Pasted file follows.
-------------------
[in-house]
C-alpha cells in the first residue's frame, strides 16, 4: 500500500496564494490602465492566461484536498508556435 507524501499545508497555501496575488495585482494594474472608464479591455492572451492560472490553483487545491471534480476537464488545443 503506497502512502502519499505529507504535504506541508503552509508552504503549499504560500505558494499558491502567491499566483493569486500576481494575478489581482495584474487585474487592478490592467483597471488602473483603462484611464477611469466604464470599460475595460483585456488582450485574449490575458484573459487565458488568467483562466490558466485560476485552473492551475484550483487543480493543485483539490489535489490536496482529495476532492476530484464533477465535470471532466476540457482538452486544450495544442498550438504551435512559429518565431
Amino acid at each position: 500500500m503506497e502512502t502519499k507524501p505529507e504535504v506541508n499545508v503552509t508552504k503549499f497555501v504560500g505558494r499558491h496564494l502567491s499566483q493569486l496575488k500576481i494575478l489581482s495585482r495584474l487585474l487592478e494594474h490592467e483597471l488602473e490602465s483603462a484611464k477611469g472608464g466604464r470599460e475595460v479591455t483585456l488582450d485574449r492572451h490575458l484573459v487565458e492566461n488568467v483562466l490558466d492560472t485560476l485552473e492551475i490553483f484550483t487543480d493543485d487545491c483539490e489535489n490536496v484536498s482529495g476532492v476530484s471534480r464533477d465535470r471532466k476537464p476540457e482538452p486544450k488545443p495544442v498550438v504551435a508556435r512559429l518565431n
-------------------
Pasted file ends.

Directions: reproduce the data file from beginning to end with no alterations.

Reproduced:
[in-house]
C-alpha cells in the first residue's frame, strides 16, 4: 500500500496564494490602465492566461484536498508556435 507524501499545508497555501496575488495585482494594474472608464479591455492572451492560472490553483487545491471534480476537464488545443 503506497502512502502519499505529507504535504506541508503552509508552504503549499504560500505558494499558491502567491499566483493569486500576481494575478489581482495584474487585474487592478490592467483597471488602473483603462484611464477611469466604464470599460475595460483585456488582450485574449490575458484573459487565458488568467483562466490558466485560476485552473492551475484550483487543480493543485483539490489535489490536496482529495476532492476530484464533477465535470471532466476540457482538452486544450495544442498550438504551435512559429518565431
Amino acid at each position: 500500500m503506497e502512502t502519499k507524501p505529507e504535504v506541508n499545508v503552509t508552504k503549499f497555501v504560500g505558494r499558491h496564494l502567491s499566483q493569486l496575488k500576481i494575478l489581482s495585482r495584474l487585474l487592478e494594474h490592467e483597471l488602473e490602465s483603462a484611464k477611469g472608464g466604464r470599460e475595460v479591455t483585456l488582450d485574449r492572451h490575458l484573459v487565458e492566461n488568467v483562466l490558466d492560472t485560476l485552473e492551475i490553483f484550483t487543480d493543485d487545491c483539490e489535489n490536496v484536498s482529495g476532492v476530484s471534480r464533477d465535470r471532466k476537464p476540457e482538452p486544450k488545443p495544442v498550438v504551435a508556435r512559429l518565431n